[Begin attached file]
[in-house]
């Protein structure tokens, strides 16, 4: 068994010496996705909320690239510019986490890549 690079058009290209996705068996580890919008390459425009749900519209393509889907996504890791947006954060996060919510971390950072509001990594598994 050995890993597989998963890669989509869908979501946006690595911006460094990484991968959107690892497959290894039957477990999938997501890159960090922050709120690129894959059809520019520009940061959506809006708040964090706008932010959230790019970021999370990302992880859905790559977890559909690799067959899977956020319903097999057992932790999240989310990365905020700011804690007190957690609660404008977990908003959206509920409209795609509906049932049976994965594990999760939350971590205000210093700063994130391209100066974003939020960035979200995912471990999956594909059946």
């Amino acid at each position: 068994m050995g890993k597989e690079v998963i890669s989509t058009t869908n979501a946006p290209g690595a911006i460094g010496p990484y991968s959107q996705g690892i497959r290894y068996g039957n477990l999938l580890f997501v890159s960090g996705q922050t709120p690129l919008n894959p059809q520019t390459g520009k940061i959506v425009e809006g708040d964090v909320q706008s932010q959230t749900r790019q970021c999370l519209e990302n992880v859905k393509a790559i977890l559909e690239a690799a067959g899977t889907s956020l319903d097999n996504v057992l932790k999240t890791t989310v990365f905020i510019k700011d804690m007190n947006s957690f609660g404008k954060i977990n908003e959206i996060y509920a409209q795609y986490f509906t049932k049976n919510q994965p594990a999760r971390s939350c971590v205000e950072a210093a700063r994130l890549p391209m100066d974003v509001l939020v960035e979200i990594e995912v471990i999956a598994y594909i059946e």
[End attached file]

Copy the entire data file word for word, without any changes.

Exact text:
[in-house]
């Protein structure tokens, strides 16, 4: 068994010496996705909320690239510019986490890549 690079058009290209996705068996580890919008390459425009749900519209393509889907996504890791947006954060996060919510971390950072509001990594598994 050995890993597989998963890669989509869908979501946006690595911006460094990484991968959107690892497959290894039957477990999938997501890159960090922050709120690129894959059809520019520009940061959506809006708040964090706008932010959230790019970021999370990302992880859905790559977890559909690799067959899977956020319903097999057992932790999240989310990365905020700011804690007190957690609660404008977990908003959206509920409209795609509906049932049976994965594990999760939350971590205000210093700063994130391209100066974003939020960035979200995912471990999956594909059946």
């Amino acid at each position: 068994m050995g890993k597989e690079v998963i890669s989509t058009t869908n979501a946006p290209g690595a911006i460094g010496p990484y991968s959107q996705g690892i497959r290894y068996g039957n477990l999938l580890f997501v890159s960090g996705q922050t709120p690129l919008n894959p059809q520019t390459g520009k940061i959506v425009e809006g708040d964090v909320q706008s932010q959230t749900r790019q970021c999370l519209e990302n992880v859905k393509a790559i977890l559909e690239a690799a067959g899977t889907s956020l319903d097999n996504v057992l932790k999240t890791t989310v990365f905020i510019k700011d804690m007190n947006s957690f609660g404008k954060i977990n908003e959206i996060y509920a409209q795609y986490f509906t049932k049976n919510q994965p594990a999760r971390s939350c971590v205000e950072a210093a700063r994130l890549p391209m100066d974003v509001l939020v960035e979200i990594e995912v471990i999956a598994y594909i059946e």